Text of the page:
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  5. "先週日本に来ました。"


Translation:I came to Japan last week.

June 9, 2017



In English, "came to" implies that you're still in the place you are talking about. "Went to" implies you are in a different location while speaking about your trip.

Therefore: kimashita - came to ikimashita - went to

Someone correct me if my reasoning is wrong here.


You are correct. Imagine you are in Tokyo today, it'd make sense to say "I came here last week." But if you are now in Osaka you'd say 先週東京へ行きました。 Hope that helps!


Aha okay!

I was already confused about this!


2020.4.26 There is another distinction that throws English speakers off.

Say you and person A were invited to a party tonight.

A asks


You would answer

はい、いく。not くる

In English however we'd say, Are you coming to tonight's party? Yes, I'm COMING.


Duolingo is really trying to get us to go Japan


The problem I have with how duolingo handled kanji is that I don't go "aha!" when seeing them the same way as I go with hiragana. Some I know the meaning and the sound of, others I really don't know how to say in any context let alone how to say it in every context, and some I just have a clue what they sound like or what they mean. It is so hard to take them in. And most of the time when they are introduced it's "this kanji sounds like this" and I'm like "sure, ok? This weird collection of shapes sounds like that" and then I forget, because there is no context. And then they go and say "this weird collection of shapes means this" and I'm like "oh, ok, so this word is written like that, so how do I say it?" and then eventually I have a full sentence of weird shapes and I'm competently lost. It takes so long to figure out what the konji mean and then I still don't know how to say it. What duolingo needs is lessons that really connect sign, sound and meaning together. But each time there are only two out of three of these being connected.


Wow! Spot on! Every exercise that has relatively new kanjis forces me to read all of the comments in the often false hope that someone broke down the whole sentence in furigana.

I end up wasting 5min for each exercise which makes every lesson annoyingly long.


This is the first full sentence in the course to use every appropriate Kanji and I think I am in love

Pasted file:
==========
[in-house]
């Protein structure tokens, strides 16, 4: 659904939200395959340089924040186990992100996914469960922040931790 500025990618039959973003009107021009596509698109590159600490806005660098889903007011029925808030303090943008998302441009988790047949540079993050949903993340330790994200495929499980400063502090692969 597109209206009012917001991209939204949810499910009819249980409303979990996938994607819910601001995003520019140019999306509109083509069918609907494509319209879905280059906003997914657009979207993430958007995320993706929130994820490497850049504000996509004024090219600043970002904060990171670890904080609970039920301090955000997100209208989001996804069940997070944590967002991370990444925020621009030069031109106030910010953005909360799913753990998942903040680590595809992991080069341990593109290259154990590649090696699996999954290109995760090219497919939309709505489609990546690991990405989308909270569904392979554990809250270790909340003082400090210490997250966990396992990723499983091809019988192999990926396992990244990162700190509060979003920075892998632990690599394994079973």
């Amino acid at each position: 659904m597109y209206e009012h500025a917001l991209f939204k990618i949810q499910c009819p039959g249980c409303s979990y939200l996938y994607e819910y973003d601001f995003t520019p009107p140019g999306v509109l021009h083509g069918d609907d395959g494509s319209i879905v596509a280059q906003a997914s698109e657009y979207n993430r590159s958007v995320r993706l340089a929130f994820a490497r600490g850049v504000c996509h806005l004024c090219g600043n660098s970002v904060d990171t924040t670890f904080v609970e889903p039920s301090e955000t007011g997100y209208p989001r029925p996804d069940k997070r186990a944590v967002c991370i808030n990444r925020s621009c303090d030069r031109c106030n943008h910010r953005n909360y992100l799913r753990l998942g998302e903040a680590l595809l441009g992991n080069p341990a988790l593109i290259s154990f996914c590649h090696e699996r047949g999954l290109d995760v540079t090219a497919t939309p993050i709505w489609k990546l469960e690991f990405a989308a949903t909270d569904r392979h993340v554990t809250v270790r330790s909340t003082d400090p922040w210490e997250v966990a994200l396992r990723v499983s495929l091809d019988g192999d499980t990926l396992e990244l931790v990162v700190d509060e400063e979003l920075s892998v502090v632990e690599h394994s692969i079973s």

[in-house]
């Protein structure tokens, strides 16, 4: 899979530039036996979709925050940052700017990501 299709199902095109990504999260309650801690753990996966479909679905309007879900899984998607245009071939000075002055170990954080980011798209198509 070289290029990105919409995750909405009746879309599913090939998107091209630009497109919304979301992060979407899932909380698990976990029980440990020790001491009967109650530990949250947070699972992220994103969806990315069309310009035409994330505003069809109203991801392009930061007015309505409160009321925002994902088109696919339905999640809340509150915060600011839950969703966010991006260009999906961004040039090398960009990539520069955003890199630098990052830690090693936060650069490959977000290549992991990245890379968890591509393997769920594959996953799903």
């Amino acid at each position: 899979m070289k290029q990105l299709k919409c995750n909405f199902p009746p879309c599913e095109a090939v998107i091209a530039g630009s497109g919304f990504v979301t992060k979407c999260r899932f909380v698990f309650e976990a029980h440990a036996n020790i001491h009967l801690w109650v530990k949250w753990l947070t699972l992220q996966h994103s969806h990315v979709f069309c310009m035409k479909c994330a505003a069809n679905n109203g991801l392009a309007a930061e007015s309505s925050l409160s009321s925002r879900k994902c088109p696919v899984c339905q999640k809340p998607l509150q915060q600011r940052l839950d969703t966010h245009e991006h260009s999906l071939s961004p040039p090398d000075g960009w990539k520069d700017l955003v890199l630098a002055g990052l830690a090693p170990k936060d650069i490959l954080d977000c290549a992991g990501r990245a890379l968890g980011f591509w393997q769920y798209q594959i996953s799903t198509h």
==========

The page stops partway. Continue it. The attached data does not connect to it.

And I wish it was true


I am so glad this sentence finally applies to myself! I was in Japan until last Friday! Sorry guys I know this is not interesting for anyone but me. But still...


Couldn't this also mean "I went to Japan last week."?


For that, I think you'd end the sentence with 行きました instead of 来ました.


Doh! I was going off of the verbal message only and I mixed up the "ki" with "iki" >_<

Thank you!!

[deactivated user]

    wouldnt 先週は日本に来ました。be more accurate?


    The topic marker は is not necessary here... Though I think that should be accepted too.


    It depends on if "last week" is topic or not. If the conversation is about what happened last week, then yes, but if it is about you ("Hello, my name is John Smith. I came to Japan last week.") then it is new information and should not be marked with は. Duolingo, of course, never gives us the context, so it is impossible to tell... :)


    先週日本にきました = せんしゅうにほんにきました = senshuu nihon ni kimashita


    Man, if I had this app a year when I actually DID go to Japan, I'd have been freaking out.

    "Big Brother, is that you?"


    there shouldn't be a difference between "last week" and "the previous week", should there?


    If i wanted to emphasize "Japan", like, "The place i came to last week is Japan", i would say 「日本は先週に来ました」, correct?


    what other things like the weekend don't need particles after it?


    Why would you not put wa or ni after 先週?


    I think it's because 先週 is a general expression of time. you only use a particle if it's a certain expression. Maybe like 先週の月曜日- Last Monday


    It is fine to add は and say

    It is also fine what Duo said here without は。 It just depends if you want to mark the topic as 先週 or not, for perhaps the next few lines of dialog if that. I think even sometimes in conversations things can just get skipped too, due to "lazy mouth." It's always easy to ask a question to re-sync the uncertainties of the conversation. The Japanese do it all the time when they speak to each other.

    One thing for sure, the Japanese in JP-> EN is much more "loose" and vernacular compared to say the Japanese in CH -> JP. I think that is a good thing. You will hear it in all sorts of different verbs forms and question markers in real life. It is better to just start getting used to it. Obviously, that course is meant for Japanese to learn Chinese, and the Japanese have their own language down pat like us Yanks, right?

    There you will see the textbook-perfect Japanese that is needed to learn Chinese and pass the translation exercises. All of the がs, はs、にs、をs are placed where they should be. Try out the CH -> JP if you are interesting in seeing if from the Japanese point of view, in the language where they borrowed a lot of their vocabulary and written words. It just went alpha about a month ago ( still too soon in my opinion, but it has to go alpha at some point ) and it only has 3 not so long stages


    I'm too much disconfortable witj this frase without an "は"


    that's fine. Duolingo just wants to let you know that it's. more likely that you'll hear things like 先週 without the は。


    couldn't this also translate to "I came to Japan a week ago" ?


    Why isn't "Last week, I arrived in Japan" a valid translation?

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